Japan Switches Off All Nuclear Plants; Fears Fall as Emissions Rise
May 5, 2012
Japan has gone nuclear-free, but at what cost?
In the wake of the Sendai earthquake and tsunami and its resulting nuclear meltdowns at the Fukushima Dai-ichi Nuclear Power Plant, the country has switched off the power on all of its many nuclear reactors, out of public concern that another such disaster will accompany the next big earthquake.
Japan has 54 reactors in all. Together, they produced nearly 30 percent of the country's electricity. Now, that power is coming from plants powered by oil and gas, and the country that has been a leader in cutting greenhouse gas emissions now finds its emission totals rising.
The first nuclear power plant went online in Japan in 1970. The Tomari reactor of Hokkaido Electric Power Company was the last one to shut down. Anti-nuclear activists celebrated with demonstrations.
Before Sendai, many Japanese people were quite content in the knowledge that their electricity came from nuclear power plants. Protests were rare, prices were stable, and emissions were low. Plans were in place to raise the share of nuclear-produced power to 50 percent.
Sendai changed all that, so much so that the Japanese government, fearing a backlash, has quietly shut down each of the country's reactors to maintenance and then not restarted them. But what is not known for certain is the effect that a fully functioning economy in the peak of summer will have on the country's power grid, now that the nuclear generators are offline. Last year, in the wake of the quake-tsunami, factories operated at night and on weekends, to save the grid from potential blackout. Now that much of the rebuilding is progressing, such off-peak operation will be held in much less favor.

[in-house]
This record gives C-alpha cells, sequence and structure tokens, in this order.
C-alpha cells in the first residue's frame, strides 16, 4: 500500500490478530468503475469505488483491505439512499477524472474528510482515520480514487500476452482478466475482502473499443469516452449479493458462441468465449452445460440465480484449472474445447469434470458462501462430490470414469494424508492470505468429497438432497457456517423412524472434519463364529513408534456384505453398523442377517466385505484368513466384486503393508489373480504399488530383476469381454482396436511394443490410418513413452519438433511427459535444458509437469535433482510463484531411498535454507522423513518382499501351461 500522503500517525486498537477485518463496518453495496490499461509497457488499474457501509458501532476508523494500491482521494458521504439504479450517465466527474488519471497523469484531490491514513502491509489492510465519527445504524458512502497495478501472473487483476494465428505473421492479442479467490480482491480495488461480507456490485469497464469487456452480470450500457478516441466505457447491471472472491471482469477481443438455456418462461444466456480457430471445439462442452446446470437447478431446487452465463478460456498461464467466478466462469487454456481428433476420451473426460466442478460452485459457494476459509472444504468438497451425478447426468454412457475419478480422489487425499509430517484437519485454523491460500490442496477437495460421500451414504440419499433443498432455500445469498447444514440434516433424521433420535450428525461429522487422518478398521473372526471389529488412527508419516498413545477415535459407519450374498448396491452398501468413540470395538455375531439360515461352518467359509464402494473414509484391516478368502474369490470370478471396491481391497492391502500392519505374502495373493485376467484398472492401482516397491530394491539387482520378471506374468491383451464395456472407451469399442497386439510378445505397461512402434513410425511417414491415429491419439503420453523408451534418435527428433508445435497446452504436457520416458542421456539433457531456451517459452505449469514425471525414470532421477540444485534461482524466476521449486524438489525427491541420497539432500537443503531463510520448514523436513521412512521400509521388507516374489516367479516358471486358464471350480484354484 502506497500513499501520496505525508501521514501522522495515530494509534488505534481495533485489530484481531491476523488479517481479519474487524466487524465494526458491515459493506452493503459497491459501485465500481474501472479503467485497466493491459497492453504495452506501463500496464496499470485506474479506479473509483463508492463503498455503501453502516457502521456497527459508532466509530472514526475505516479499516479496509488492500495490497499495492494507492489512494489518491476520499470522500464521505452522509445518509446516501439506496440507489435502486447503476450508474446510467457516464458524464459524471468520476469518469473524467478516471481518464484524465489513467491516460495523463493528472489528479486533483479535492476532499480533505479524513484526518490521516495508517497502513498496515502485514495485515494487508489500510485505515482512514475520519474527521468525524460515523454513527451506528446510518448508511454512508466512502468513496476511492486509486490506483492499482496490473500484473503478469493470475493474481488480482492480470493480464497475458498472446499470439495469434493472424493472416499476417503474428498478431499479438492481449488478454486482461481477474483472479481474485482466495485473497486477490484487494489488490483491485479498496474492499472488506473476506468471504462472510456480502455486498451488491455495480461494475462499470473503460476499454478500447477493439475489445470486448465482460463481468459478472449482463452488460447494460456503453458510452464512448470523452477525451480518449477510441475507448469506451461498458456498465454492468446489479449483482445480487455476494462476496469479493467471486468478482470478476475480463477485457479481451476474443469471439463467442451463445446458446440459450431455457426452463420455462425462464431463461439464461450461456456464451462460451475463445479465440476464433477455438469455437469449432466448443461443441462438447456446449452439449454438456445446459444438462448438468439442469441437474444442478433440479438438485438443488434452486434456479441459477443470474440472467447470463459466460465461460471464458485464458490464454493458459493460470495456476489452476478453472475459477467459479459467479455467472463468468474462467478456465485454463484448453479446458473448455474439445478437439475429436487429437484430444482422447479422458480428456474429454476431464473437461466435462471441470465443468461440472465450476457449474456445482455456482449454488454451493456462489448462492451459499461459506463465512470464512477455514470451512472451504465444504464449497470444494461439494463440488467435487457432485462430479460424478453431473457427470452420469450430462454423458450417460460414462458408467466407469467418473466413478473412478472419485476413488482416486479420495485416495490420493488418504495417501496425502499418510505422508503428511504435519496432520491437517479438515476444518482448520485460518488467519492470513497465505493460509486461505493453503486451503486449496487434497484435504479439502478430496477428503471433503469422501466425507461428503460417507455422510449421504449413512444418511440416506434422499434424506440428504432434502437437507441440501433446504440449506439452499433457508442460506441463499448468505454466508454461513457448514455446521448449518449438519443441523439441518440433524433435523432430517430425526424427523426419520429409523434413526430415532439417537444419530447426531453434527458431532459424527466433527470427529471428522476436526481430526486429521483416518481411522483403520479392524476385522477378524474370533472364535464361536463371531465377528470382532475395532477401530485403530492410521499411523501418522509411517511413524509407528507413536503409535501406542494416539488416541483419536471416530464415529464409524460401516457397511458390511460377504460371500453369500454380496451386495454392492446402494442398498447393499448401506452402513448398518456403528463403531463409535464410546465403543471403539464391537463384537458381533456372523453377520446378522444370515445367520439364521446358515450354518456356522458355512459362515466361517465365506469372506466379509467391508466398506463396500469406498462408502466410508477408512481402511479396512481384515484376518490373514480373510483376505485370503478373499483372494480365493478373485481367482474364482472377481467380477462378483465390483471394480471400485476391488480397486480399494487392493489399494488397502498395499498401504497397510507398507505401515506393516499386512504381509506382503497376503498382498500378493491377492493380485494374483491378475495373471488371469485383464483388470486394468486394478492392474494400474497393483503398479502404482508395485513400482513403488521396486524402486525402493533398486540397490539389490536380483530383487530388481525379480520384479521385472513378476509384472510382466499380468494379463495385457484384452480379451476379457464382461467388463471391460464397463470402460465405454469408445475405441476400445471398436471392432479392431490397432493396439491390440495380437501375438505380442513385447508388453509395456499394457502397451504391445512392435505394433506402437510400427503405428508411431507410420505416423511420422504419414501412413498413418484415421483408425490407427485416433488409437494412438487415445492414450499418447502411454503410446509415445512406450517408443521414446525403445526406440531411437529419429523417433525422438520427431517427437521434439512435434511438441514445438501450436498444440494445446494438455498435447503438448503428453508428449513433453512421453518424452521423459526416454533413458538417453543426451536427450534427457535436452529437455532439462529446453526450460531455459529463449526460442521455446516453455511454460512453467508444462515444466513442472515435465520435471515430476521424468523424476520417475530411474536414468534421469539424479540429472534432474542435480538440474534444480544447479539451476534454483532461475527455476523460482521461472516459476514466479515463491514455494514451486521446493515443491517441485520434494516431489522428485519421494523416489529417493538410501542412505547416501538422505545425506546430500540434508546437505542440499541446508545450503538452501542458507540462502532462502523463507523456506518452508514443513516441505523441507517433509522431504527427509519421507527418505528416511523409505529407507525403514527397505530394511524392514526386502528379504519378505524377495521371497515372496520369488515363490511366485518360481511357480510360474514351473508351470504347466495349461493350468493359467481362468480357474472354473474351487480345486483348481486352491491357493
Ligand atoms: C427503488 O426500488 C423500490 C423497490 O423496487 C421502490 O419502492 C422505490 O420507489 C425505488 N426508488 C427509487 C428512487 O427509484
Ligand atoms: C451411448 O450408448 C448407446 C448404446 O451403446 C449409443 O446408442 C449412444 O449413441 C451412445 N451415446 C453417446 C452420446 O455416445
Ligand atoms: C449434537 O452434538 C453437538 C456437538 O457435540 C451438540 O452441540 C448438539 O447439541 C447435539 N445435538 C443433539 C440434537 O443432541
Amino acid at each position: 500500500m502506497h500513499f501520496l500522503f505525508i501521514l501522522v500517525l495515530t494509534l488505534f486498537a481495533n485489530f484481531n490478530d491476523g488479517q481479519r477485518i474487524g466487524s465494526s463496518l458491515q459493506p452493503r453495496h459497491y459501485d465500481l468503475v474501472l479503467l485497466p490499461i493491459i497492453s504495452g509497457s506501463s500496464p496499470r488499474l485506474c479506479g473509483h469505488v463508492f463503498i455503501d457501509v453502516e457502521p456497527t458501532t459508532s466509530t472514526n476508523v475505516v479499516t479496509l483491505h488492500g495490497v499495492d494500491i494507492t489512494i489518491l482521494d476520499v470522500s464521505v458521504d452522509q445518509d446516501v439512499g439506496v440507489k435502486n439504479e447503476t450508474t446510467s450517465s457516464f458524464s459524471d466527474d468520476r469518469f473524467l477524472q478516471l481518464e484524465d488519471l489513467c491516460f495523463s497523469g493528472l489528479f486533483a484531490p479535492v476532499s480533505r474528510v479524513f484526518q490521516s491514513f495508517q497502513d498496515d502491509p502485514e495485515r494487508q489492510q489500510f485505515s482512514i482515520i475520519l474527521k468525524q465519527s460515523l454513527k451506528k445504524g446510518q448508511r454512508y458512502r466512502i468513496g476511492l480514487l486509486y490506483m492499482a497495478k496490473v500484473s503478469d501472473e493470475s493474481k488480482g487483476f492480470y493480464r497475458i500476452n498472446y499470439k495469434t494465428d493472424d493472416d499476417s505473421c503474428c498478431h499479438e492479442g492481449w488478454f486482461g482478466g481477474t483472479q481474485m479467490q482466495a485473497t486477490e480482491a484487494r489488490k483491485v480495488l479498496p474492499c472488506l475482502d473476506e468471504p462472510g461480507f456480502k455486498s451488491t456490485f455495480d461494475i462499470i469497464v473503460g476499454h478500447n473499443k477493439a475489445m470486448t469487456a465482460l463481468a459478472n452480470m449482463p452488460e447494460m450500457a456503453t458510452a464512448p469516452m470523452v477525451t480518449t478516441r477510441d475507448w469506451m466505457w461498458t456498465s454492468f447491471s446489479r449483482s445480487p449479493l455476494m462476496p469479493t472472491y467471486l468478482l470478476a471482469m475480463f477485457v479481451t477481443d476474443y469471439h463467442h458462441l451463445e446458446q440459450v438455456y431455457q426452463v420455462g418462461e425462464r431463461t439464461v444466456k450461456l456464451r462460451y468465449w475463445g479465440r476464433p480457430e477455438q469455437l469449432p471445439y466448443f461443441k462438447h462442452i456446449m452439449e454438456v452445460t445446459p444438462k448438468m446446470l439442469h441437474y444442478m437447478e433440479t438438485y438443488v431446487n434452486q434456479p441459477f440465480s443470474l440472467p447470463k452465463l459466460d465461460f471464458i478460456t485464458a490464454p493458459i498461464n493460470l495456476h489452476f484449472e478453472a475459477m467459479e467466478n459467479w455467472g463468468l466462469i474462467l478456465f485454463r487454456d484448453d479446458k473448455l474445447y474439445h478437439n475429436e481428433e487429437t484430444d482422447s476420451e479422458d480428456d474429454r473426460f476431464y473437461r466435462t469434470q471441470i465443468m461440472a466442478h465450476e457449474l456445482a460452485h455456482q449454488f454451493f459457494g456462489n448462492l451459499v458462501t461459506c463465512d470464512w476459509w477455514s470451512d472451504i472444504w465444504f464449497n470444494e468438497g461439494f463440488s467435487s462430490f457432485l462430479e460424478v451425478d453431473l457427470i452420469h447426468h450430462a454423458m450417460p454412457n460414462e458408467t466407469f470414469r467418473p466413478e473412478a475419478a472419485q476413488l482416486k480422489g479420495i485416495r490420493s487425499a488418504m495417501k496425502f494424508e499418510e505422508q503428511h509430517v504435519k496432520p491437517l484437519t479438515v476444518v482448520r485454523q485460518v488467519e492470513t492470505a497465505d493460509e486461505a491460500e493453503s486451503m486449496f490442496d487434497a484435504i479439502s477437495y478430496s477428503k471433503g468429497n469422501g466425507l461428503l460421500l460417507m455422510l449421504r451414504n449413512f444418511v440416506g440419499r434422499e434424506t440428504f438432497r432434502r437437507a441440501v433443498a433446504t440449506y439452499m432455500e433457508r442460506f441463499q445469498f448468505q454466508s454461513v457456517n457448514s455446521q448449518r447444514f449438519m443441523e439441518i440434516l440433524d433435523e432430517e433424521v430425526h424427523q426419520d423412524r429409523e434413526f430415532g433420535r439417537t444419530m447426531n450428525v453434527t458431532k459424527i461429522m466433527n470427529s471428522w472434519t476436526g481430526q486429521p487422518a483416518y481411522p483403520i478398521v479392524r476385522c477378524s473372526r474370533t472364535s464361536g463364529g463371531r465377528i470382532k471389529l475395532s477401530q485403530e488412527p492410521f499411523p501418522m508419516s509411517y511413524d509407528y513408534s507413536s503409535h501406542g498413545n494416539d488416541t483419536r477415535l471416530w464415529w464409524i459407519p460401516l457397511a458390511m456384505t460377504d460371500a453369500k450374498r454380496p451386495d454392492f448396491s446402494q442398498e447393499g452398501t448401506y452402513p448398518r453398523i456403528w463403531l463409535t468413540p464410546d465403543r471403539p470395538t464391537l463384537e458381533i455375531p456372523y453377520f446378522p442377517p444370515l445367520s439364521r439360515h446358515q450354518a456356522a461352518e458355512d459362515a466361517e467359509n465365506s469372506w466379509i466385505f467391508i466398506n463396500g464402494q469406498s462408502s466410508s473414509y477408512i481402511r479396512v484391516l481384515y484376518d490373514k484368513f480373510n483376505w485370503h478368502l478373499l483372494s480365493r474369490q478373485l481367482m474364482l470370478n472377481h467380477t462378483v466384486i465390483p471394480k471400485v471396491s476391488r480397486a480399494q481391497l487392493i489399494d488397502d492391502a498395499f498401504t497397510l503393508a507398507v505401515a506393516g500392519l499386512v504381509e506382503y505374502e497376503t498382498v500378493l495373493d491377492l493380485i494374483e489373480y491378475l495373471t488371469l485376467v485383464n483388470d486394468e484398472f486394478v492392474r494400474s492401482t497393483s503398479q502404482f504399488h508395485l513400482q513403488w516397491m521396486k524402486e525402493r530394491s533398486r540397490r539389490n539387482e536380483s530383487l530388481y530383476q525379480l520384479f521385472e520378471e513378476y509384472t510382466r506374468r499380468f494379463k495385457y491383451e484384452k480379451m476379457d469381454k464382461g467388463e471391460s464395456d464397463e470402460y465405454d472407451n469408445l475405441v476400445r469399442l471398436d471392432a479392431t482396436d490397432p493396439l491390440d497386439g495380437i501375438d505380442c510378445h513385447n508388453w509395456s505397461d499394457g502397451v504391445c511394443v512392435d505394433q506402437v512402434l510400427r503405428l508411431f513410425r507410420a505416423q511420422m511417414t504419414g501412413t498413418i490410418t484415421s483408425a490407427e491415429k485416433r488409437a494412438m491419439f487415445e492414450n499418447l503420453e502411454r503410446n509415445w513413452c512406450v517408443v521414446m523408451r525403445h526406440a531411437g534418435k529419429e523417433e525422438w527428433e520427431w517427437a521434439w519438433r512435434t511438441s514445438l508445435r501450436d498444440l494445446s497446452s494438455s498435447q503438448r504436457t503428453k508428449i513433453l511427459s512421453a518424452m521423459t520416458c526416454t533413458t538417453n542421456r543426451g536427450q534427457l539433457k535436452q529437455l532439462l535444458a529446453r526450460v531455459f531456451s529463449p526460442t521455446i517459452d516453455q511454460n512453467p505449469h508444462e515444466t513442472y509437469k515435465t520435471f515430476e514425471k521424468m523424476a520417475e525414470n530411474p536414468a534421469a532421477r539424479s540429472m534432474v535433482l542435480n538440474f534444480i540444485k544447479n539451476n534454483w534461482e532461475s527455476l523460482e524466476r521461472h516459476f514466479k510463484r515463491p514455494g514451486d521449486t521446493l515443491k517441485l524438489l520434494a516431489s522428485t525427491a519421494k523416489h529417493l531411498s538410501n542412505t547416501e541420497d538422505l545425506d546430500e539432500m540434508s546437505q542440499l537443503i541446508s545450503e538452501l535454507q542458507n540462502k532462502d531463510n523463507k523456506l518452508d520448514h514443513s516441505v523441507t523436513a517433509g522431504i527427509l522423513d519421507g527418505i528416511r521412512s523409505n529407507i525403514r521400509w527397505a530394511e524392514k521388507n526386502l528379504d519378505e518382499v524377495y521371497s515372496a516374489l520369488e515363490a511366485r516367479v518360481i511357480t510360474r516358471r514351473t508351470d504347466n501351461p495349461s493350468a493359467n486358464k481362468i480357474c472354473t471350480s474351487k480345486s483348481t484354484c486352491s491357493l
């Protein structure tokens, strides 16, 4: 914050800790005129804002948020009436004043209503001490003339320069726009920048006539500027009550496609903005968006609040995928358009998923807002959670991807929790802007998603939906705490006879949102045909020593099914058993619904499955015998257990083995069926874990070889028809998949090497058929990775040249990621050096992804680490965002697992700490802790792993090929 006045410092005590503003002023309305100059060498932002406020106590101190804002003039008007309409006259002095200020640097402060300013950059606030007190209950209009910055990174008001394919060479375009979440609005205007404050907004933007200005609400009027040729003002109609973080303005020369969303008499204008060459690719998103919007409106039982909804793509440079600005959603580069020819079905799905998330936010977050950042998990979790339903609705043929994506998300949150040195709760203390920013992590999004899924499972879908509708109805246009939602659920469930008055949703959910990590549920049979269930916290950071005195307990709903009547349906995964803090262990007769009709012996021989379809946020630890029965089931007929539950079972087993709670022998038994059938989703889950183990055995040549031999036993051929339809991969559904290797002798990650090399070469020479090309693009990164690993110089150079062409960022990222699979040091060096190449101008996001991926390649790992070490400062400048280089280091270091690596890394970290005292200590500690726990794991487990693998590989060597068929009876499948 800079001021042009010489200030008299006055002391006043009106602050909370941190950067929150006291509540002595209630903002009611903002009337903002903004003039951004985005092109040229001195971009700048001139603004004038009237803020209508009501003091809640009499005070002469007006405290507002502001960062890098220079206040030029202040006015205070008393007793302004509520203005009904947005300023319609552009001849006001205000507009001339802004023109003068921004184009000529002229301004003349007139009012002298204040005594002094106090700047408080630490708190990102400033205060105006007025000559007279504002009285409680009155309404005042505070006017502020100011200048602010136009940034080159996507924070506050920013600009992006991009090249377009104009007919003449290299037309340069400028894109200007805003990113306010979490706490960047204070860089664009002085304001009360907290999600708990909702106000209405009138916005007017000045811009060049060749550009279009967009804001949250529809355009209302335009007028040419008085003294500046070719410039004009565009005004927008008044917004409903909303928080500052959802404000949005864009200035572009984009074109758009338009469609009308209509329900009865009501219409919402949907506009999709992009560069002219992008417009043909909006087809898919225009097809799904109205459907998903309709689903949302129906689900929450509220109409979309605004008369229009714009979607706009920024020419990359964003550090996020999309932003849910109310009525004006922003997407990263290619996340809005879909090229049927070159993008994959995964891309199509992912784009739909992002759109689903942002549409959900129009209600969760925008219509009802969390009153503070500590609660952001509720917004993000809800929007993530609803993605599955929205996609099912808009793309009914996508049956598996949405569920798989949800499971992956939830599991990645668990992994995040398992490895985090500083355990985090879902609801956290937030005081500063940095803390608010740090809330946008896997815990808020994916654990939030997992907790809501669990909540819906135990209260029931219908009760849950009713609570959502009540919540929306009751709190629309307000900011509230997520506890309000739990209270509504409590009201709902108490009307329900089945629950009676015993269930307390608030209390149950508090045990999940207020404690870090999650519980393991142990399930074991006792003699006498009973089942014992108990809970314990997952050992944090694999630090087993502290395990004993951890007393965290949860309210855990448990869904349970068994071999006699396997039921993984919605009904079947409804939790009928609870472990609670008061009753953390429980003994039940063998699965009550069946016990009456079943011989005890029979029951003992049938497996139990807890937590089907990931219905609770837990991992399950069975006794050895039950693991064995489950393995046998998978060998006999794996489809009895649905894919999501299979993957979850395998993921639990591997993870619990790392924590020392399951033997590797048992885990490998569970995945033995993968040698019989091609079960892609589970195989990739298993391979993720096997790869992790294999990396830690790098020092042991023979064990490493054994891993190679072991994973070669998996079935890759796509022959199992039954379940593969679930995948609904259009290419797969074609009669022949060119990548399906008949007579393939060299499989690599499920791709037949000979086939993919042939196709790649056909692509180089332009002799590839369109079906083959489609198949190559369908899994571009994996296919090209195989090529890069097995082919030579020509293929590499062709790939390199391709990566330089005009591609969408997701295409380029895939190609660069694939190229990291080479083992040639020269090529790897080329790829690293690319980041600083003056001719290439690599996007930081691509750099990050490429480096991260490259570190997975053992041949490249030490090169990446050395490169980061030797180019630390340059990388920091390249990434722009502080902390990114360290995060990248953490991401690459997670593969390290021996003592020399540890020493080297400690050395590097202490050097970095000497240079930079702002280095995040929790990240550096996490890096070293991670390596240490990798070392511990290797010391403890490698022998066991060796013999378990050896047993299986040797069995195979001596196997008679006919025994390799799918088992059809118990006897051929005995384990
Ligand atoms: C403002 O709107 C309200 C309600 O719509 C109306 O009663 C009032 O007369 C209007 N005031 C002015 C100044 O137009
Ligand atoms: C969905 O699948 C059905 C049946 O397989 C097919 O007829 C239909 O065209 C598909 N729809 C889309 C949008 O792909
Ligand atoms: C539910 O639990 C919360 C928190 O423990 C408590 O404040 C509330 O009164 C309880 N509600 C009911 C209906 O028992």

All this will take place against the backdrop of the deaths of 15,000 people and the disappearance of 3,000 more, not to mention untold numbers of businesses and homes in ruins. Not all of that was caused by the nuclear meltdown. But the radiation released by the Fukushima Dai-ichi plant has left many thousands homeless and has given voice to what was a quiet, small minority of people seeking to end the country's dependence on nuclear power. Now, that movement is loud and strong — somewhat of a novelty in Japan.
Nor is the country set up to capitalize on renewable energy. Just about 10 percent of Japan's energy comes from hydroelectric dams and from wind and solar-powered generators. Power companies will turn more to these sources of energy but will most certainly pass on the higher costs to consumers.
Then there is the matter of emissions. Japan has taken a leading role in both calling for and striving for the reduction of greenhouse gases. The Kyoto Protocol, signed in Japan, calls for countries to cut their emissions to 1990 levels. Japan had those lower levels for the past few years, thanks in large part to the country's reliance on nuclear power plants, which don't emit the kind of greenhouses gases that coal plants do. But with the nuclear plants shut, perhaps for good, the country now depends on burning fossil fuels, for the most part, meaning a rise in emissions. It's not necessarily a good look, but it might have to be the look that Japan shows to the world for the foreseeable future, provided that the nuclear plants stayed switched off.